Pho, the Vietnamese rice noodle soup dish (pronounced “fuh” with the inflection and not “faux” as it’s commonly mispronounced), has quickly become a go-to comfort food for many. Its distinctive blend of aromatics and, of course, wallet-friendly price point, is a welcoming sight on a cold, miserable night. For those times when venturing out the door is too much of a challenge, here’s a surprisingly easy way to recreate the flavours in less than half an hour in your very own kitchen.

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Faux Pho Broth
Yields enough broth to cook noodles for two people, or make one XL-sized bowl.

Ingredients:
900 ml no sodium-added chicken or beef broth
3 star anise pods
2 teaspoons all-spice
1 teaspoon ground cinnamon
1 teaspoon black pepper
Sriracha, to taste
Salt, to taste
Package of noodles (Vietnamese rice noodles or Japanese udon)

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Directions:
1. Bring the broth to a simmer in a soup pot. Add the anise, all-spice, black pepper, cinnamon. Continue to simmer for 10 minutes.
2. Season with salt to taste. Drizzle in Sriracha as well if you want a spicy broth.
3. Throw in noodles. Continue to simmer until noodles are tender.
4. Finish with various toppings and serve immediately.

Toppings:

Proteins
Make sure to slice the meat really thinly so that they’re easier to pick up (and eat) with chopsticks.

Grilled chicken
Roast beef or flank steak
Tofu steaks
Peeled shrimp (grilled or boiled in the broth)
Fried or boiled egg sliced in half

Vegetables
Raw veggies add that distinctive watery crunch that contrasts the hot, earthy broth.

Bean sprouts
Green onions
Snow peas or sugar snap peas
Kimchi
Green onions
Corn niblets
Mushrooms (add when the broth is simmering with the spices)
Raw baby kale or spinach leaves
Quick Pickles*

Quick Pickles*

Directions:
1. Simmer sliced cucumbers, julienned carrots, white onion, and daikon in a saucepan with 1/2 cup white vinegar, and a pinch of both salt and sugar for 10 minutes.
2. Remove from heat and pour into a bowl.
3. Let cool to room temperature or chill before serving.

734863_10151322355189438_2070375187_n Karon Liu is a freelance food writer based in Toronto who is slightly lactose intolerant but will otherwise eat and cook anything.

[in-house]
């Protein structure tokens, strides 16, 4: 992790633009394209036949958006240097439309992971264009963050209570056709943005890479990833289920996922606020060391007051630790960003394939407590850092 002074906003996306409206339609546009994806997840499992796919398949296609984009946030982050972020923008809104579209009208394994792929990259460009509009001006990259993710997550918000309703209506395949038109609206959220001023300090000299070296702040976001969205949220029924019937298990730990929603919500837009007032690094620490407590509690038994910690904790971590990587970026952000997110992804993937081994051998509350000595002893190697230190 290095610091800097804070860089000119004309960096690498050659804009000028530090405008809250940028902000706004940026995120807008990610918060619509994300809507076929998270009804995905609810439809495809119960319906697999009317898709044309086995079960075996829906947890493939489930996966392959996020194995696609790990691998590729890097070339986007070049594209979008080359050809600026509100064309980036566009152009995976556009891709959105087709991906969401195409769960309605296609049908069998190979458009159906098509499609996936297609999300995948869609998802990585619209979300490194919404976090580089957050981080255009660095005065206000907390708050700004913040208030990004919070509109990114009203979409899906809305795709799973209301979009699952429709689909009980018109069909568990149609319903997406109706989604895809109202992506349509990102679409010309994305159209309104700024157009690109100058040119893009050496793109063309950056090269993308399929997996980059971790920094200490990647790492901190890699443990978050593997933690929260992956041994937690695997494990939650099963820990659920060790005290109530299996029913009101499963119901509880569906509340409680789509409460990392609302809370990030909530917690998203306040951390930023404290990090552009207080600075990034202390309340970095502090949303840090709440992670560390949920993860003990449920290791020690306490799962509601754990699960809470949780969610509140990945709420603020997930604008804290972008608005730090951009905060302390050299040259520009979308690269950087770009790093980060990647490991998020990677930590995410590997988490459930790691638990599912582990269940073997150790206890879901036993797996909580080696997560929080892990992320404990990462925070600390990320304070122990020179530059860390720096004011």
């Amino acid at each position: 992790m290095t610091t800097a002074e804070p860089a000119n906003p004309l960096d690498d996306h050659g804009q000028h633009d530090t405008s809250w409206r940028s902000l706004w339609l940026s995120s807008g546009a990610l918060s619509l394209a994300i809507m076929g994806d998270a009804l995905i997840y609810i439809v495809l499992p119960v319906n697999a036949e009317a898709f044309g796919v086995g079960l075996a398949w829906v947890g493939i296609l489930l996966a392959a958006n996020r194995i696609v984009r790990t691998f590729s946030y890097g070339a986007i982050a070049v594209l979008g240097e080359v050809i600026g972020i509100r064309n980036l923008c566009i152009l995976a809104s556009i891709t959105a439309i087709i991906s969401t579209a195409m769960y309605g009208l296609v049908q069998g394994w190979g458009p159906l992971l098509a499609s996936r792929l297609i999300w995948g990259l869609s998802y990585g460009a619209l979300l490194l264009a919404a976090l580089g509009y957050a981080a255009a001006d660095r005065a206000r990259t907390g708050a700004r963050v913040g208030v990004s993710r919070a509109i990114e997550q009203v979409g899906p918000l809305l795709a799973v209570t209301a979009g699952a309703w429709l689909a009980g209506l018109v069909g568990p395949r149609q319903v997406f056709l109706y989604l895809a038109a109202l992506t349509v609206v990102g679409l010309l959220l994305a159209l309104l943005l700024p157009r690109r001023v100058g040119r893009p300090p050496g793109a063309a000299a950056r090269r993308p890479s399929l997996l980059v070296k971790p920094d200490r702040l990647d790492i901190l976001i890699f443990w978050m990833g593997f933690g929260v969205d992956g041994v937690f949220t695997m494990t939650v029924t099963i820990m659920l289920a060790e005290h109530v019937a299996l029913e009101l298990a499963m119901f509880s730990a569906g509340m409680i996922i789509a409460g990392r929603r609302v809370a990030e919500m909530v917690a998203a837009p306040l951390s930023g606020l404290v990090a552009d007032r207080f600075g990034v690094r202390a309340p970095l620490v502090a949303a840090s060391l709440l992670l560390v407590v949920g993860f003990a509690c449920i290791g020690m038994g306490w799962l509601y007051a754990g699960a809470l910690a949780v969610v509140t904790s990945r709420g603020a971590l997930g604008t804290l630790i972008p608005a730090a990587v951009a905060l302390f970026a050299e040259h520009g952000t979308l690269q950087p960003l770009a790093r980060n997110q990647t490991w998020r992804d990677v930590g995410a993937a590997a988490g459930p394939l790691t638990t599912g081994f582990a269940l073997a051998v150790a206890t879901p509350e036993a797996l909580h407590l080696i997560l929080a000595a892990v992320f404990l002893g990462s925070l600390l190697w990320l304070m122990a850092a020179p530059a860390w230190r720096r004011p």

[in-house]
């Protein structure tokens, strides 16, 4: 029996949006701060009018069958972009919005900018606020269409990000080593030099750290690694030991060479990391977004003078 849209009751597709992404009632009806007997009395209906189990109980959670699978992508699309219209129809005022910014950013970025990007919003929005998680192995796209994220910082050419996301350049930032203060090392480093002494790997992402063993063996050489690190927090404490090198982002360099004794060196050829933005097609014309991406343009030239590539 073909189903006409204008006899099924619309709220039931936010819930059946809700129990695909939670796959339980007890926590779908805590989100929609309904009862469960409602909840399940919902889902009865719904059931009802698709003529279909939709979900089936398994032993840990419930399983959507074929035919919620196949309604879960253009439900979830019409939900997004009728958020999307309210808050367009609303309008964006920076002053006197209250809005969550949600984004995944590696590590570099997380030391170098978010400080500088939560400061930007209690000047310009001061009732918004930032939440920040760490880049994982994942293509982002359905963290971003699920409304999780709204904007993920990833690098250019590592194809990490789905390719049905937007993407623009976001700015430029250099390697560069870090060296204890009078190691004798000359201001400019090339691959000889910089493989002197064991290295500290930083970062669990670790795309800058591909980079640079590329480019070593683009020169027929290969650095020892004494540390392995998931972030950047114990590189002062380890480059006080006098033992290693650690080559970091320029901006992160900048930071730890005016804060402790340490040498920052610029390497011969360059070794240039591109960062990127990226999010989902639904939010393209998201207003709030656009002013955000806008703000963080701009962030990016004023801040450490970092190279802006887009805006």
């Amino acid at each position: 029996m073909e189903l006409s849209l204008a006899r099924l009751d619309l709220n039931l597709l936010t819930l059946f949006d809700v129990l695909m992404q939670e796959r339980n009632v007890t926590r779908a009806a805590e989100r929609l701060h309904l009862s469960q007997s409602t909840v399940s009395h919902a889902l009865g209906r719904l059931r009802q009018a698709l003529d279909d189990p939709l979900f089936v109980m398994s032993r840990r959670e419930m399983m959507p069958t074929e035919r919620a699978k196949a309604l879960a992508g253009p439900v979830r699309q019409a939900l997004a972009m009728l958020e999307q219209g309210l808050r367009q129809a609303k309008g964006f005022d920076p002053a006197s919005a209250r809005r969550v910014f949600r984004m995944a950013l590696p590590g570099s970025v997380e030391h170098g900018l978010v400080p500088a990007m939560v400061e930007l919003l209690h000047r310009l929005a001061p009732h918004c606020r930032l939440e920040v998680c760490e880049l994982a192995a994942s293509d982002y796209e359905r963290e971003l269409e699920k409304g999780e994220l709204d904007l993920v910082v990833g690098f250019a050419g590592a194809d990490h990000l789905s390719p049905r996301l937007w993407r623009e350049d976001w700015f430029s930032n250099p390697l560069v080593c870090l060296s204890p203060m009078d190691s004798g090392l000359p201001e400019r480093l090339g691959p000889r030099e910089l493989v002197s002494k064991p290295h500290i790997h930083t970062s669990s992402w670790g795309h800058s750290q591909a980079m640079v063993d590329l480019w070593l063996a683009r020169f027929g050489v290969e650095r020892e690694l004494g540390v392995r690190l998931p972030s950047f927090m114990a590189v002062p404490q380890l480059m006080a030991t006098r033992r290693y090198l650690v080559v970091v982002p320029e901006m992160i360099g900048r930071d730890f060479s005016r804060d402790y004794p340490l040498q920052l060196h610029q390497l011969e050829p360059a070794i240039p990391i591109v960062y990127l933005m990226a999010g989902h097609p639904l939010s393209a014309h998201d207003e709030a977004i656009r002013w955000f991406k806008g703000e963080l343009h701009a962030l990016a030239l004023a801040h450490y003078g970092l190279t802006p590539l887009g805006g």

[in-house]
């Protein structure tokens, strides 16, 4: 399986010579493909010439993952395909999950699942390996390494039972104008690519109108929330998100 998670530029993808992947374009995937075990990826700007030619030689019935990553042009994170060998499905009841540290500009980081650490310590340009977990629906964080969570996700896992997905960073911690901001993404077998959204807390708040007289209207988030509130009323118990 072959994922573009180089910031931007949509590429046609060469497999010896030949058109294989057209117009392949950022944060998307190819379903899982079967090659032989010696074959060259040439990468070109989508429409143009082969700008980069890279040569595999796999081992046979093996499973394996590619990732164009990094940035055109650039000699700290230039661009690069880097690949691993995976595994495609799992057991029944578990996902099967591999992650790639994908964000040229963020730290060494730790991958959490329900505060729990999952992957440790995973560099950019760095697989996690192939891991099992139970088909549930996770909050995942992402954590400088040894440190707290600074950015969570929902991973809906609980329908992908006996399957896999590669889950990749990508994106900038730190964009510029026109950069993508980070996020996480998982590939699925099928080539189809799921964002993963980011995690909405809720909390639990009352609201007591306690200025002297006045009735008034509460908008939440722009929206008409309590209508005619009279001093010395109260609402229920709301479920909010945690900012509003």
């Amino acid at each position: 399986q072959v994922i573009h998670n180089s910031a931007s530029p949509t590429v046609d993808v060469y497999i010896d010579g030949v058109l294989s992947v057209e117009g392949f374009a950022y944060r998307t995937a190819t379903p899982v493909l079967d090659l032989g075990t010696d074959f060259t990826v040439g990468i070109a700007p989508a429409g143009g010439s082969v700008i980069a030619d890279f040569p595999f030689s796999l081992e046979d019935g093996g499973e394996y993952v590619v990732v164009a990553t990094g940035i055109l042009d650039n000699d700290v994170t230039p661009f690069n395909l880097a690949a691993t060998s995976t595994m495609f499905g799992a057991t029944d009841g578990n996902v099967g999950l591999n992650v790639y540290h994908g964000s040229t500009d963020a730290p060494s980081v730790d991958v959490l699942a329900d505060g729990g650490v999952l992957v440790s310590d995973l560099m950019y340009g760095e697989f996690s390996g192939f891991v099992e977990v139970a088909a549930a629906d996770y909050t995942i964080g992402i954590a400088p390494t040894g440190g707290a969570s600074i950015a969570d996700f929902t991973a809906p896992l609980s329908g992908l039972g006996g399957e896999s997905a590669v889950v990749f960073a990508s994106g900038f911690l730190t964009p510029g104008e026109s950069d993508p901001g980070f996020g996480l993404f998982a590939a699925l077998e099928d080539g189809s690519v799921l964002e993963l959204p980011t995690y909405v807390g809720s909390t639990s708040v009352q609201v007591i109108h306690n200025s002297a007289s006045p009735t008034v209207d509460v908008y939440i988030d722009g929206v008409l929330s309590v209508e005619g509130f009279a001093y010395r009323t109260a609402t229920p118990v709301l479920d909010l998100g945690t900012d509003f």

Easy Hot and Sour Soup with Shanghai Noodles

Crunchy wood ear, soft tofu cubes, silky egg ribbons, tangy vinegar, and an umami-laden chili broth makes the classic hot and sour soup a delicious bowl of bold flavours and textures that are surprisingly easy to throw together. If you’re celebrating Chinese New Year, you’re going to want to start the feast with this appetizer, or do what I did and throw in fresh Shanghai noodles to soak up the delicious soup and make it into a main.

While hot and sour soup was never much of a fixture at our family’s Chinese New Year’s dinners (a good chunk of my family can’t even handle the spice of black pepper), my mom and resident Chinese-cooking expert Uncle Simon gave me some tips when I was developing this recipe. For them, the key is using “toban jan”, a fermented paste made of chilies and beans used throughout in Sichuan cooking. This is what’s going to give you that deep reddish-brown colour and that signature spicy umami kick. You can find this in the Asian aisle at the supermarket and it goes wonderfully with tofu, chicken, stir-frys, and on top of rice and noodle dishes. Think of it as Chinese sriracha.

For the sour component, I was advised by both of them to use ketchup. I love them both (especially if they’re reading this post) but I substituted the ketchup with a sharper, less sugary rice vinegar that turned out quite well. If any readers decide to listen to my mom and use ketchup, please tweet me @karonliu and let me know how it goes. A tip I did use was cooking the noodles separately in water rather than in the soup. This is because the noodles have a light coating of flour, which would leave a chalky taste in the broth.